Campus cops rolled out to all South Ayrshire Council secondary schools
Two new communities are set to reap the rewards of campus cops in their local secondary schools.
South Ayrshire Council has agreed to fund two new posts for Queen Margaret Academy and Girvan Academy in partnership with Police Scotland, meaning all Council secondary schools will now be covered.
Since they were first introduced in November 2007, campus cops have become common sights, with officers helping young people to understand the work of local Police, identifying and resolving community issues, encouraging volunteering, while also providing diversionary activities to help reduce antisocial behaviour.
South Ayrshire Council has now agreed to fund two new posts, which are jointly funded by Police Scotland, with nearly £48,000 being made available for 2018/19, with the figure including £8,000 for one-off costs to install secure communication systems in schools, allowing officers to spend more time on campus. The Council has also committed to retain the posts from 2019/20 onwards.
Councillor William Grant, South Ayrshire Council’s Portfolio Holder for Lifelong Learning said the investment would reap long-term rewards, “With the success of campus cops in our schools already well established, it makes sense to expand their work to include Queen Margaret and Girvan Academies.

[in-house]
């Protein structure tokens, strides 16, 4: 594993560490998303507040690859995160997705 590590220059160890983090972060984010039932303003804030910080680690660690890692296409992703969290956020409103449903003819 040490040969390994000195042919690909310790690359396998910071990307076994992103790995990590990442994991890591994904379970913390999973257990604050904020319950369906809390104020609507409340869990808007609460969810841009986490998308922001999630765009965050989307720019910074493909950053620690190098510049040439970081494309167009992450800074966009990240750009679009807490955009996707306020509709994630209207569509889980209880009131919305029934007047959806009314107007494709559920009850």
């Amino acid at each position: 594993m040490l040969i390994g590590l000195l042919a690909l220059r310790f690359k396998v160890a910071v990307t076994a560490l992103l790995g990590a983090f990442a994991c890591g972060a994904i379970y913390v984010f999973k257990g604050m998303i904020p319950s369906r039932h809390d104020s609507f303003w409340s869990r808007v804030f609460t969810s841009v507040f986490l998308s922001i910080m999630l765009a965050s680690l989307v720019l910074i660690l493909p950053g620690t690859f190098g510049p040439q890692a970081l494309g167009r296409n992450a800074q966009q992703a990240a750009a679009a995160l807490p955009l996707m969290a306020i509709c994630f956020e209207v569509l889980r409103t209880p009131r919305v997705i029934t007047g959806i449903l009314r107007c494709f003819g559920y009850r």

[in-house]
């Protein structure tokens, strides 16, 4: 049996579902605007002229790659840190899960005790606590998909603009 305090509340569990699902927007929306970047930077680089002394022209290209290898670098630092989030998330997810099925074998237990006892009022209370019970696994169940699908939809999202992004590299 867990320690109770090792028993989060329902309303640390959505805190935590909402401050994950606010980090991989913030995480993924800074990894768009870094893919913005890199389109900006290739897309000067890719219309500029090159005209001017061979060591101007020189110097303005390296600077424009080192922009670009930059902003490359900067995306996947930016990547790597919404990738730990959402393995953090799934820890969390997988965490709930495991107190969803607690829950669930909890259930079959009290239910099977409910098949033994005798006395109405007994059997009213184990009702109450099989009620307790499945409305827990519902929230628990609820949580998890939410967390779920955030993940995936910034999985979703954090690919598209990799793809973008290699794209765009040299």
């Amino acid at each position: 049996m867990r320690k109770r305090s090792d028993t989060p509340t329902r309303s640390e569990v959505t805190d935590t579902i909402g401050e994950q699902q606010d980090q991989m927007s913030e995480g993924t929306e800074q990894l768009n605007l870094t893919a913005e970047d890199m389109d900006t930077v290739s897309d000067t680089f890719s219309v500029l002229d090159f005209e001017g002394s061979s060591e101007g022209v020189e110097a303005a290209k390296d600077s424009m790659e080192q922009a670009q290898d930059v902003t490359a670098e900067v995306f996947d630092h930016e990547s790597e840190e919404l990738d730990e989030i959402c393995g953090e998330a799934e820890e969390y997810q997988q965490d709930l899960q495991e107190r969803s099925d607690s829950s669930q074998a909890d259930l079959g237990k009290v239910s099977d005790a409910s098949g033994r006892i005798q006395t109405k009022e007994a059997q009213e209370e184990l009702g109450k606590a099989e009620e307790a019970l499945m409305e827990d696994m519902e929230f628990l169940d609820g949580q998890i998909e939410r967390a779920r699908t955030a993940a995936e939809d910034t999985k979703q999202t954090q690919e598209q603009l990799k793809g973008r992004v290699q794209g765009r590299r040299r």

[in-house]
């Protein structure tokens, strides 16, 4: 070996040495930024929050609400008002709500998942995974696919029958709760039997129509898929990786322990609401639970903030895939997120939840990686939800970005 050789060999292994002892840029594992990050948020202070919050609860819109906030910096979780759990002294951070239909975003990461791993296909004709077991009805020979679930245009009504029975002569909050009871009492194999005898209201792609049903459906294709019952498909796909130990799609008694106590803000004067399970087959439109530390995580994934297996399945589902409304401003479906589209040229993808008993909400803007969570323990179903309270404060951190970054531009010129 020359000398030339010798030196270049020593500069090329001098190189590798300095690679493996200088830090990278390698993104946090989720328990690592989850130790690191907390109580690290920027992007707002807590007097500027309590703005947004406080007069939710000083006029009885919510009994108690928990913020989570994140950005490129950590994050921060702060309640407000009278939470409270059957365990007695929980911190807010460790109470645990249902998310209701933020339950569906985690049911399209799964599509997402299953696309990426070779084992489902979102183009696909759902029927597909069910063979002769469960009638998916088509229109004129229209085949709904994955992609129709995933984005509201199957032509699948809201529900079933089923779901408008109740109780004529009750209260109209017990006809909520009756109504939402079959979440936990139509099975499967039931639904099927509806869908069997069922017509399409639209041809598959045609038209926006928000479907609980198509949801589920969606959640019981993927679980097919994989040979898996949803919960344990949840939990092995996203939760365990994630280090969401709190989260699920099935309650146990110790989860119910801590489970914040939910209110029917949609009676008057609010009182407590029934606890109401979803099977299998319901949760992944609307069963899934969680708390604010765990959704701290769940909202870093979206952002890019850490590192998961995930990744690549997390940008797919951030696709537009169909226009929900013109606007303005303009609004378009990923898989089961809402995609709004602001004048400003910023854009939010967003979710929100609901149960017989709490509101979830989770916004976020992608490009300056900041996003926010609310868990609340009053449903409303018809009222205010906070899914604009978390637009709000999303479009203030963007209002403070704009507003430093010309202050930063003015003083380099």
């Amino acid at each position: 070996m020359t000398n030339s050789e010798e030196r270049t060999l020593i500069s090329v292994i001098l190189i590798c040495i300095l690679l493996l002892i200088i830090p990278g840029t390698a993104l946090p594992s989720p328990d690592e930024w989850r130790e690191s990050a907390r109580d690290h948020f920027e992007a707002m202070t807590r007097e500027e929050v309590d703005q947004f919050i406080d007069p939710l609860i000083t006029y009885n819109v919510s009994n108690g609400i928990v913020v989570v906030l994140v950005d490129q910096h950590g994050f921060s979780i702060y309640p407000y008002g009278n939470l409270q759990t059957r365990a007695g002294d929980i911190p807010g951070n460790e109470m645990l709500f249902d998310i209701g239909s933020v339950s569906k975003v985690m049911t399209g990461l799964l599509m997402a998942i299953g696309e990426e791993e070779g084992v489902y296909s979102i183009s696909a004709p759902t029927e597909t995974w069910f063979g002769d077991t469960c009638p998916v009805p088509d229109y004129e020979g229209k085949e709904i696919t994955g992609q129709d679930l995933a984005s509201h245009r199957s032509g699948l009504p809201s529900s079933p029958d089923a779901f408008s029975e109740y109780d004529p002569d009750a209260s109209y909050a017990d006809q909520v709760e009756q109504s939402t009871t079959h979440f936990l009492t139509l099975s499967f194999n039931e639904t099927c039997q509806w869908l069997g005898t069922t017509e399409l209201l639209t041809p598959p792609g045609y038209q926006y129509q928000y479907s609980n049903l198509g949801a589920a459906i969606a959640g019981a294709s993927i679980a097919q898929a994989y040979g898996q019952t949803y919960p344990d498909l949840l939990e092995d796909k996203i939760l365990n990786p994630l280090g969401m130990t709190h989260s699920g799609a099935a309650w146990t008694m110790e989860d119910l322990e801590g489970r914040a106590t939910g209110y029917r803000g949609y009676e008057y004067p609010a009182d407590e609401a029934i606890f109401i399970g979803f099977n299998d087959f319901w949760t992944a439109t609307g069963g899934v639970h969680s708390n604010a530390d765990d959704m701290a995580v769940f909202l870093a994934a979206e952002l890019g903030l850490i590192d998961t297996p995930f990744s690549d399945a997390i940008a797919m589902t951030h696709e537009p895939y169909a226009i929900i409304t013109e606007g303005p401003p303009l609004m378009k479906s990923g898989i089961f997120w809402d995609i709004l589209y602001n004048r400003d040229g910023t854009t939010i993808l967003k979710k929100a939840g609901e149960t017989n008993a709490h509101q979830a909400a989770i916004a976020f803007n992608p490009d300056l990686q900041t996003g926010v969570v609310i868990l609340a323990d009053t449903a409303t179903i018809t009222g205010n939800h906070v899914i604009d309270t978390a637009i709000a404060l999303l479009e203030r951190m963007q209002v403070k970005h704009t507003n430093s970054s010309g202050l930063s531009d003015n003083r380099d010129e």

“While the officers will be based out of our secondary schools we expect them to work with primary pupils too meaning the benefits of this worthwhile initiative will soon be felt by every single one of our schools.
“We hope to have the posts in place for the start of the new school year and, in future, have pledged to increase our funding for these valuable posts in partnership with colleagues in Police Scotland.”
Chief Inspector Gary I'Anson, Area Commander for South Ayrshire added, "Our campus officers play a crucial role in the engagement and partnership work we carry out with young people and the benefits are far reaching.
“This can be seen in the work done to support national campaigns such as 'No Knives Better Lives' and the Curriculum for Excellence, as well as receiving recognition at the annual Policing awards for contributions towards the 'Choice for Life' initiative.
“The officers that undertake these roles value the 'real time' benefits of developing strong working relationships with pupils, teachers and parents."
The full paper, ‘Campus Police Officers – request for two additional posts’ can be found here.